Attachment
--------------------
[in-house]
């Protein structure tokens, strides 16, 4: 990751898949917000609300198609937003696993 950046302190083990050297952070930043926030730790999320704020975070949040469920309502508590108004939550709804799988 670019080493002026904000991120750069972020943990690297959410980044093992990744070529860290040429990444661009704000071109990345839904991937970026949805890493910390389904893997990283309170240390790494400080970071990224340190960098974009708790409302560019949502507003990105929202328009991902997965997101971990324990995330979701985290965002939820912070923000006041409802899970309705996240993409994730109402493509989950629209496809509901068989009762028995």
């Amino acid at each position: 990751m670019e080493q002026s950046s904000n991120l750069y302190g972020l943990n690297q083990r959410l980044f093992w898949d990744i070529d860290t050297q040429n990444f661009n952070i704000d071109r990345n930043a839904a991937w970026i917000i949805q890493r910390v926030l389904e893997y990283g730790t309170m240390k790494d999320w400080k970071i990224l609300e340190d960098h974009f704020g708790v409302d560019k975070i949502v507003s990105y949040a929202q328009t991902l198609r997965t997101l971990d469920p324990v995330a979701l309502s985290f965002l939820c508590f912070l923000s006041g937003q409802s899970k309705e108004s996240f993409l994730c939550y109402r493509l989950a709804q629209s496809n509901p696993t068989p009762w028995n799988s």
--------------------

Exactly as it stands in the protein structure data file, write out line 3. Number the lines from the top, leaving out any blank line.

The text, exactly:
């Amino acid at each position: 990751m670019e080493q002026s950046s904000n991120l750069y302190g972020l943990n690297q083990r959410l980044f093992w898949d990744i070529d860290t050297q040429n990444f661009n952070i704000d071109r990345n930043a839904a991937w970026i917000i949805q890493r910390v926030l389904e893997y990283g730790t309170m240390k790494d999320w400080k970071i990224l609300e340190d960098h974009f704020g708790v409302d560019k975070i949502v507003s990105y949040a929202q328009t991902l198609r997965t997101l971990d469920p324990v995330a979701l309502s985290f965002l939820c508590f912070l923000s006041g937003q409802s899970k309705e108004s996240f993409l994730c939550y109402r493509l989950a709804q629209s496809n509901p696993t068989p009762w028995n799988s």